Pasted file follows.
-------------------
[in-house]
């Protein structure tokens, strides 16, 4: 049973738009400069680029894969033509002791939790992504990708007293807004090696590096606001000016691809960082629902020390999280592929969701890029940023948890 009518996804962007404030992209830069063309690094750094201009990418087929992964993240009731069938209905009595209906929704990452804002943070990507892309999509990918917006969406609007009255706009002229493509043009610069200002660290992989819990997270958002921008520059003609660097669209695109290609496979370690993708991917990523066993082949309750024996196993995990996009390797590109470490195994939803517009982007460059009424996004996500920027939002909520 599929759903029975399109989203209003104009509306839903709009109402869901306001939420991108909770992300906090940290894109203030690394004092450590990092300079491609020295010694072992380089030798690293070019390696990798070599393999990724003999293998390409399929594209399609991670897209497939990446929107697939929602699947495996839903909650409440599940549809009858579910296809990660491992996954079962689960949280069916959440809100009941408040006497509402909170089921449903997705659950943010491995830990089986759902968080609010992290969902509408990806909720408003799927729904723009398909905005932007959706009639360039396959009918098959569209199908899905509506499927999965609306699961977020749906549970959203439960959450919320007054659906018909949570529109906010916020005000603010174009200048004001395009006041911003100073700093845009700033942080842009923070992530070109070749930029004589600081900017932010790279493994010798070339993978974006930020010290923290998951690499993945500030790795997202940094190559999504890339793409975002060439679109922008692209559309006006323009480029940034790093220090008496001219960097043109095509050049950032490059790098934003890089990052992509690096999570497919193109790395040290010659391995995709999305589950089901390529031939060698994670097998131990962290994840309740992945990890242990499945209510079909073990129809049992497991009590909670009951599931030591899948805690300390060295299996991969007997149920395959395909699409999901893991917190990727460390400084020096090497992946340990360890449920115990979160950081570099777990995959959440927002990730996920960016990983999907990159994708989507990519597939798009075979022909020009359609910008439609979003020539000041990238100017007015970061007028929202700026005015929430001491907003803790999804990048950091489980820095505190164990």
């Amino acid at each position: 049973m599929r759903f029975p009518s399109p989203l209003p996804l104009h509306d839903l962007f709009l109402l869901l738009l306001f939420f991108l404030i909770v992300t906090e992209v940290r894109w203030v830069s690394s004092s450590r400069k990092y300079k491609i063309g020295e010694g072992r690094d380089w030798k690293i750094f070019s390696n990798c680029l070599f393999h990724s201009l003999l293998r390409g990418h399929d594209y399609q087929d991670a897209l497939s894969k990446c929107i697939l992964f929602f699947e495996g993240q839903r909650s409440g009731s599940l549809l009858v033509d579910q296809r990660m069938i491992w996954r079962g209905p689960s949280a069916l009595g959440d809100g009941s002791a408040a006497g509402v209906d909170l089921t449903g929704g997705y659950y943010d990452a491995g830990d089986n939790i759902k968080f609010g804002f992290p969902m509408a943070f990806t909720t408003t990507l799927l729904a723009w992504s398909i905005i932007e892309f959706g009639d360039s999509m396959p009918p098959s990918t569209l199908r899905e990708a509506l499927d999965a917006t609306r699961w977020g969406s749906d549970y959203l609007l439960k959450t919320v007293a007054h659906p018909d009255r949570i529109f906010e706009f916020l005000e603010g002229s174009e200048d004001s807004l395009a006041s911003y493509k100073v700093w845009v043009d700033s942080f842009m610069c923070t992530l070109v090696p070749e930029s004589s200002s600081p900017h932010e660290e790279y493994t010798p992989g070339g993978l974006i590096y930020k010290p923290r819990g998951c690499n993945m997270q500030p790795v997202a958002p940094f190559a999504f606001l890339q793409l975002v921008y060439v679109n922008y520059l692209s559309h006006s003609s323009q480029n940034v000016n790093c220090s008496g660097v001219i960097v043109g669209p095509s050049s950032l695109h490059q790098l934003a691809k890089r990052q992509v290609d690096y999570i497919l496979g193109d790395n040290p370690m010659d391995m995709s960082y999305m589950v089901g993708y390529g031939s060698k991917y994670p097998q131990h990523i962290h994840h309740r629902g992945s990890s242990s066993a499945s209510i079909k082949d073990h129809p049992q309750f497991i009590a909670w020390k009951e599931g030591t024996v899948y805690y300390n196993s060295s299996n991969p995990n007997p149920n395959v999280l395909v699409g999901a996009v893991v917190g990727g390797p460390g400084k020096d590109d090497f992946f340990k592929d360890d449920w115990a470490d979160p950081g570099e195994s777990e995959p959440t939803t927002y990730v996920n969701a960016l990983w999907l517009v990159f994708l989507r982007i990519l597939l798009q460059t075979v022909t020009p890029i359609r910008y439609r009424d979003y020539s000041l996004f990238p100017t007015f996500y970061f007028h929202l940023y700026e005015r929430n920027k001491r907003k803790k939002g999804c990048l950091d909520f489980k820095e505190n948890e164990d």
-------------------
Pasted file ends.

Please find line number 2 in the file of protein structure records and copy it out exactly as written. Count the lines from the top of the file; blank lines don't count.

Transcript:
């Protein structure tokens, strides 16, 4: 049973738009400069680029894969033509002791939790992504990708007293807004090696590096606001000016691809960082629902020390999280592929969701890029940023948890 009518996804962007404030992209830069063309690094750094201009990418087929992964993240009731069938209905009595209906929704990452804002943070990507892309999509990918917006969406609007009255706009002229493509043009610069200002660290992989819990997270958002921008520059003609660097669209695109290609496979370690993708991917990523066993082949309750024996196993995990996009390797590109470490195994939803517009982007460059009424996004996500920027939002909520 599929759903029975399109989203209003104009509306839903709009109402869901306001939420991108909770992300906090940290894109203030690394004092450590990092300079491609020295010694072992380089030798690293070019390696990798070599393999990724003999293998390409399929594209399609991670897209497939990446929107697939929602699947495996839903909650409440599940549809009858579910296809990660491992996954079962689960949280069916959440809100009941408040006497509402909170089921449903997705659950943010491995830990089986759902968080609010992290969902509408990806909720408003799927729904723009398909905005932007959706009639360039396959009918098959569209199908899905509506499927999965609306699961977020749906549970959203439960959450919320007054659906018909949570529109906010916020005000603010174009200048004001395009006041911003100073700093845009700033942080842009923070992530070109070749930029004589600081900017932010790279493994010798070339993978974006930020010290923290998951690499993945500030790795997202940094190559999504890339793409975002060439679109922008692209559309006006323009480029940034790093220090008496001219960097043109095509050049950032490059790098934003890089990052992509690096999570497919193109790395040290010659391995995709999305589950089901390529031939060698994670097998131990962290994840309740992945990890242990499945209510079909073990129809049992497991009590909670009951599931030591899948805690300390060295299996991969007997149920395959395909699409999901893991917190990727460390400084020096090497992946340990360890449920115990979160950081570099777990995959959440927002990730996920960016990983999907990159994708989507990519597939798009075979022909020009359609910008439609979003020539000041990238100017007015970061007028929202700026005015929430001491907003803790999804990048950091489980820095505190164990």